“So,” you say. “Isn’t that like Mac’s home page, you bastard?”

To which I reply, “Well, sort of. But I’m not selling horse shoes. When I create a link, it should go to a page where people can find out what The Weekly Man is all about. It’s an orientation page with the information presented so that anyone can go there, see whether or not it’s for them, and either click the link that takes them to what they want or leave the page after deciding that they’re not quite ready for this weirdness.

The page will be live tomorrow (Friday, August 23). If you’re one of the two people who read my blog, I promise you…it won’t be confusing.

 

 

A Writer’s Real Job

Real Job

“So you want to be a writer, do you?” His eyes narrowed as he chuckled and I suddenly felt like I had two purple heads. “And what exactly are you going to do for your real job?”

Even with self-publishing making it possible for anyone on the planet to become a published writer, this attitude that writing (unless you just sold the movie rights to your bestselling novel and bought a new Ferrari) is somehow a pastime that people indulge in when they’re not spending their time accomplishing something useful like diagnosing a disease or making copious notes at Monday morning’s marketing meeting, even though the PowerPoint will be emailed to you later in the day…this attitude persists today much like it did 30 years ago.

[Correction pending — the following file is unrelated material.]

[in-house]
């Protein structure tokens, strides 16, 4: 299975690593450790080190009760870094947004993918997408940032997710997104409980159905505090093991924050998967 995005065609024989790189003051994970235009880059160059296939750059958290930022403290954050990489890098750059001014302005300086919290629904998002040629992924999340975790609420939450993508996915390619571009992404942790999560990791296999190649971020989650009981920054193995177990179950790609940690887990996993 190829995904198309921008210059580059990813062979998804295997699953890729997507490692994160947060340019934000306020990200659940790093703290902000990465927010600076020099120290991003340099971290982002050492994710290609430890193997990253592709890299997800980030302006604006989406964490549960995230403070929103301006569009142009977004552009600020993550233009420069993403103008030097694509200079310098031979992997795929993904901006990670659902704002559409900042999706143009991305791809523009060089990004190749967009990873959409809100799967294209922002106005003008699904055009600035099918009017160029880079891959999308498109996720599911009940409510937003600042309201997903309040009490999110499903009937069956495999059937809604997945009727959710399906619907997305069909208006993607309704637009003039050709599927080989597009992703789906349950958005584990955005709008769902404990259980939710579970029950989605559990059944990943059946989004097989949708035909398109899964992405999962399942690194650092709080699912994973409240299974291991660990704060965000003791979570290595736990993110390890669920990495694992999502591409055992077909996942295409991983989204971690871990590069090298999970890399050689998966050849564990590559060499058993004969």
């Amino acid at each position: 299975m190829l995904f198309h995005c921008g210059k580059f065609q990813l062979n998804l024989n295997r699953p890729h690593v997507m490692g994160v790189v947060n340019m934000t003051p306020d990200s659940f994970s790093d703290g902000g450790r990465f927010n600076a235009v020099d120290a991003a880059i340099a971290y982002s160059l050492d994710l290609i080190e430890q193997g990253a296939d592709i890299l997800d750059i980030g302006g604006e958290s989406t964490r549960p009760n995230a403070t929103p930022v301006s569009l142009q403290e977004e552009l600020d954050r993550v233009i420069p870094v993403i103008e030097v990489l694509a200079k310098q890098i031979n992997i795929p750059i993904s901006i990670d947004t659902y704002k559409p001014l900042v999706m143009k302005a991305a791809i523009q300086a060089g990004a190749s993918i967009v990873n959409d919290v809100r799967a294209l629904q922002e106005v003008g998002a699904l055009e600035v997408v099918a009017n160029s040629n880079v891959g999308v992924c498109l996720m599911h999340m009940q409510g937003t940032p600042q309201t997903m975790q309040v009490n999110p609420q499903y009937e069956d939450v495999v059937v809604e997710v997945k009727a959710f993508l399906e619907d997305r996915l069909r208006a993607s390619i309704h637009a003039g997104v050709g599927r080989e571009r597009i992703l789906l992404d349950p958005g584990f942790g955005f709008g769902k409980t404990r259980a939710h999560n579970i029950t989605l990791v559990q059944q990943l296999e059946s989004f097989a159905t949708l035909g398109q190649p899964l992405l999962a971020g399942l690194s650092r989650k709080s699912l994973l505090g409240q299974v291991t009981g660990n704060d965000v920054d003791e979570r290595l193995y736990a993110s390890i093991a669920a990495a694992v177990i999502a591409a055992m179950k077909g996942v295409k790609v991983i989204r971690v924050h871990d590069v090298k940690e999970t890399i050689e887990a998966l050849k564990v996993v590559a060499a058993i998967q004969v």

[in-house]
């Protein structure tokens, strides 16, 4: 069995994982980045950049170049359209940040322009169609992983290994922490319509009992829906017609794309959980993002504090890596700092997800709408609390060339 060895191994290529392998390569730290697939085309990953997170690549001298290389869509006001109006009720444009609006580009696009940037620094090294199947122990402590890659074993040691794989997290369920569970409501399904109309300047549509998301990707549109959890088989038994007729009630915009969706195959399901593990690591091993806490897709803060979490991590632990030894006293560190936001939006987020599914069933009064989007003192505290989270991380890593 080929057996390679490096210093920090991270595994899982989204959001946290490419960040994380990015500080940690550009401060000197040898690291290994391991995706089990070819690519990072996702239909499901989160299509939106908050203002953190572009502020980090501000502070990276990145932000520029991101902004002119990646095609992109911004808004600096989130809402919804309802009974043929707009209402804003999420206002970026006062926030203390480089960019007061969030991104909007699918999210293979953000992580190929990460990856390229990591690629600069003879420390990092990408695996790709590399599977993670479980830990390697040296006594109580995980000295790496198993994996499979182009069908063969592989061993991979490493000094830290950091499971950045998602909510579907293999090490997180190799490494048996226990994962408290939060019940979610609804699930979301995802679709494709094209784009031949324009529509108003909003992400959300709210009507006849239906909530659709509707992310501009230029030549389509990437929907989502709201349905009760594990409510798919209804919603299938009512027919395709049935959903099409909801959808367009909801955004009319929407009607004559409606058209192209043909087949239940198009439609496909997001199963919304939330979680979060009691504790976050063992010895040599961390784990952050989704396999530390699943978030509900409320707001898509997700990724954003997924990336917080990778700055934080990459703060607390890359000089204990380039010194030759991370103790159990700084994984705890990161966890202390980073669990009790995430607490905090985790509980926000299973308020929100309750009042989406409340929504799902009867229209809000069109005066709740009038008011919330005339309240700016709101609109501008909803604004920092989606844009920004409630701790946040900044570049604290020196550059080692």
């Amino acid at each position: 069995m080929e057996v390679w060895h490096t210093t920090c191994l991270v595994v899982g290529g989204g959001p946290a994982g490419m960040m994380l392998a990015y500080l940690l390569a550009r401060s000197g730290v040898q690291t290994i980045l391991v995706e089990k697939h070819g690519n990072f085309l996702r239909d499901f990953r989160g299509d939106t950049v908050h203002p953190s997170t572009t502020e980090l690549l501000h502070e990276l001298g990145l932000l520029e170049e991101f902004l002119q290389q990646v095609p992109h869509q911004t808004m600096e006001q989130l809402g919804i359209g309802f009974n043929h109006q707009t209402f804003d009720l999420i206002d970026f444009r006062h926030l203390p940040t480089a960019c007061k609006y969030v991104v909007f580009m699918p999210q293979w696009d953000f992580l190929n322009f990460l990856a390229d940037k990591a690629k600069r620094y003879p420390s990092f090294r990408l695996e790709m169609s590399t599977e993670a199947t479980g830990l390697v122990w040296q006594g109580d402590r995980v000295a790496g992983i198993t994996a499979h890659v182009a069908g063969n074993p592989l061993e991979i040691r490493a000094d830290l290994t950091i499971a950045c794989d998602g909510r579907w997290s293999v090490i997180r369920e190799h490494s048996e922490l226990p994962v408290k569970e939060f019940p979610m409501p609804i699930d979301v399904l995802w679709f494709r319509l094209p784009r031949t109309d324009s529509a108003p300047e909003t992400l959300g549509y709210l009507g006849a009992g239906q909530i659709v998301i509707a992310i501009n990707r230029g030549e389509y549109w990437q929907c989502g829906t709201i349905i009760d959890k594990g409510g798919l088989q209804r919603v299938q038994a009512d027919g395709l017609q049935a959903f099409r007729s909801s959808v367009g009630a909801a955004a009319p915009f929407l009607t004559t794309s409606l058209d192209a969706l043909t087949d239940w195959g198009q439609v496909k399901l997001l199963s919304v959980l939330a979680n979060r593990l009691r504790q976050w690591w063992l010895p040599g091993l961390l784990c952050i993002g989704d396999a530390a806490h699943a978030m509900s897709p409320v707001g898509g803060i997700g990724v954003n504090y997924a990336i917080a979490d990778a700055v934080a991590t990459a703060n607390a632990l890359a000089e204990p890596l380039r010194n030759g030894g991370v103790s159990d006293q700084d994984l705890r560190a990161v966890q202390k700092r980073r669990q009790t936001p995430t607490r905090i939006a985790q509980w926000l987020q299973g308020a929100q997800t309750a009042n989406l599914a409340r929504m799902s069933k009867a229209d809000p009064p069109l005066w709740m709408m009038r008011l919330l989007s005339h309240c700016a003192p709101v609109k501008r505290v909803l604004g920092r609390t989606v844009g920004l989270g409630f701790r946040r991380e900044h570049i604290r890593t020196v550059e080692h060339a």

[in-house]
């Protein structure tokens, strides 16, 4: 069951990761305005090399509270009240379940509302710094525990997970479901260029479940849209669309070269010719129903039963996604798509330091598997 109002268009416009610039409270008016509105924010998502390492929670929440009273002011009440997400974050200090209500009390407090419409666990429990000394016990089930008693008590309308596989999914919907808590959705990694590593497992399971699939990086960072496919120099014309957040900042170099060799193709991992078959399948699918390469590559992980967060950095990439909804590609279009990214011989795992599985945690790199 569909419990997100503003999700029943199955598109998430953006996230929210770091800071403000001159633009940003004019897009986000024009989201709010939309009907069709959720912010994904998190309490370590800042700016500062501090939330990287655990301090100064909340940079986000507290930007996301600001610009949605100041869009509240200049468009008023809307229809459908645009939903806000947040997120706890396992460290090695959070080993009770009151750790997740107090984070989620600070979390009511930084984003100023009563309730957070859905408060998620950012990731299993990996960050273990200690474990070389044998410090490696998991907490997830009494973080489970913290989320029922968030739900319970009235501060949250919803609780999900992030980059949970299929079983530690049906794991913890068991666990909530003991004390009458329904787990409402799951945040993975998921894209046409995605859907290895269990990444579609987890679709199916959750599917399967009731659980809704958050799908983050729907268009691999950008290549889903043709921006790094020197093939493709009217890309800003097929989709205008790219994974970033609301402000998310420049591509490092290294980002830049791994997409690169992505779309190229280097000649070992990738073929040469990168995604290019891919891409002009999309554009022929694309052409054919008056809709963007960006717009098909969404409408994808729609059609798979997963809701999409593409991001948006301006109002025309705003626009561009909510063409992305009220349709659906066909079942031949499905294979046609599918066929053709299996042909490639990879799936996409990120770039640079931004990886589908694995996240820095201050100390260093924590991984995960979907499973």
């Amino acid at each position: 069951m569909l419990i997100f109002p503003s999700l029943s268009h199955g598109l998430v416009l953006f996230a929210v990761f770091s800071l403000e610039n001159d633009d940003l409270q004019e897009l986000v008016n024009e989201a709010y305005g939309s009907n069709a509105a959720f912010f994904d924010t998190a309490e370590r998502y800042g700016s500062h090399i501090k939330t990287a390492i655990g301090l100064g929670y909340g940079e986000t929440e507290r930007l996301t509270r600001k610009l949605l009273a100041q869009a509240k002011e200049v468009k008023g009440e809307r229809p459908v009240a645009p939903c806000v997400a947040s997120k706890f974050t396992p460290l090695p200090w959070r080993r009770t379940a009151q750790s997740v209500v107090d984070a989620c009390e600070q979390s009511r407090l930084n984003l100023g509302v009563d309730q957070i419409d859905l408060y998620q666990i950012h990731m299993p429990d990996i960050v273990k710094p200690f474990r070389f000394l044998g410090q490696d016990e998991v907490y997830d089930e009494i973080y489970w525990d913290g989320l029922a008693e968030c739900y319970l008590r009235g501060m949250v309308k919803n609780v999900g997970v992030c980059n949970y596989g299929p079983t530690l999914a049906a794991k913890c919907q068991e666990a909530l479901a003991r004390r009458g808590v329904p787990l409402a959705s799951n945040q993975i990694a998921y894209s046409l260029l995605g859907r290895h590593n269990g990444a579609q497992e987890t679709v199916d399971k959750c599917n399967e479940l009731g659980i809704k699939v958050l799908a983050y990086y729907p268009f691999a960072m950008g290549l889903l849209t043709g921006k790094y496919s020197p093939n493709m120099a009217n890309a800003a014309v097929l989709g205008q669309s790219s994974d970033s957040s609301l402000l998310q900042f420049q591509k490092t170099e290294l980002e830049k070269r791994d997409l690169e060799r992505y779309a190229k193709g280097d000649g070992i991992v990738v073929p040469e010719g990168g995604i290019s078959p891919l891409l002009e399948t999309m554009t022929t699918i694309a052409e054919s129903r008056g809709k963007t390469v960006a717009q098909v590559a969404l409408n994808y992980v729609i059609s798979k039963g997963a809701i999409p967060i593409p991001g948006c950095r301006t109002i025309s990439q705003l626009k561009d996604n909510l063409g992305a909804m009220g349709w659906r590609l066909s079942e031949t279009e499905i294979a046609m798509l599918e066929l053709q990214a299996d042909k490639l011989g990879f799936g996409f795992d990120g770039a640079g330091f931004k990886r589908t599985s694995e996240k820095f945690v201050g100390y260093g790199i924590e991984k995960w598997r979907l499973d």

It’s a lethal attitude. It’s killed countless creative efforts and pulled the rug out from under aspiring writers for as long as there have been aspiring writers.

It’s not always as blatant as in the example above; in fact, most of the time, it’s subtle, but always there, lurking under the surface of your interactions with the people around you.

“Can you pick Sheila up at the airport?”
“This is my writing time…remember the schedule? And I’m finally on a roll with Chapter 7. Can you pick her up?”
“I have to pick up the party favors for next weekend.”

“Pick them up tomorrow.”

“But I just want to get that out of the way. You can work on Chapter 9 tomorrow.”

Been in this situation before? You’ve scheduled your writing so that it’s not just a random thing you do whenever the creative juices bubble up. It’s something you take seriously and it’s probably more important to you than the job that helps pay for the party favors.